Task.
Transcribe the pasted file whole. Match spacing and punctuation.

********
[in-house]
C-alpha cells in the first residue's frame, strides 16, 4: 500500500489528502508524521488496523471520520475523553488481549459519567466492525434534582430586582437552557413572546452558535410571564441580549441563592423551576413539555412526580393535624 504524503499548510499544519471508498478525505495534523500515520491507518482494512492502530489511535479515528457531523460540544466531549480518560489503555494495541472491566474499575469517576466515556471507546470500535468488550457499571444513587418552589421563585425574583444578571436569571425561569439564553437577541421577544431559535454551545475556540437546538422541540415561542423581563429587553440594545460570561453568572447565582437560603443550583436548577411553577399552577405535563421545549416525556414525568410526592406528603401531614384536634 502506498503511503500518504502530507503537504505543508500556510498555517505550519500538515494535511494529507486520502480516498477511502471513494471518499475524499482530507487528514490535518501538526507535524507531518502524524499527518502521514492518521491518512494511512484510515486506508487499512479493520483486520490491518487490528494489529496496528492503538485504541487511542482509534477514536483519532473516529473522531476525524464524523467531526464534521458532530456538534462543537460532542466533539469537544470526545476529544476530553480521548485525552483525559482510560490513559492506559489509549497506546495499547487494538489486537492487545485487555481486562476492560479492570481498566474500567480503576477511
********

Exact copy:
[in-house]
C-alpha cells in the first residue's frame, strides 16, 4: 500500500489528502508524521488496523471520520475523553488481549459519567466492525434534582430586582437552557413572546452558535410571564441580549441563592423551576413539555412526580393535624 504524503499548510499544519471508498478525505495534523500515520491507518482494512492502530489511535479515528457531523460540544466531549480518560489503555494495541472491566474499575469517576466515556471507546470500535468488550457499571444513587418552589421563585425574583444578571436569571425561569439564553437577541421577544431559535454551545475556540437546538422541540415561542423581563429587553440594545460570561453568572447565582437560603443550583436548577411553577399552577405535563421545549416525556414525568410526592406528603401531614384536634 502506498503511503500518504502530507503537504505543508500556510498555517505550519500538515494535511494529507486520502480516498477511502471513494471518499475524499482530507487528514490535518501538526507535524507531518502524524499527518502521514492518521491518512494511512484510515486506508487499512479493520483486520490491518487490528494489529496496528492503538485504541487511542482509534477514536483519532473516529473522531476525524464524523467531526464534521458532530456538534462543537460532542466533539469537544470526545476529544476530553480521548485525552483525559482510560490513559492506559489509549497506546495499547487494538489486537492487545485487555481486562476492560479492570481498566474500567480503576477511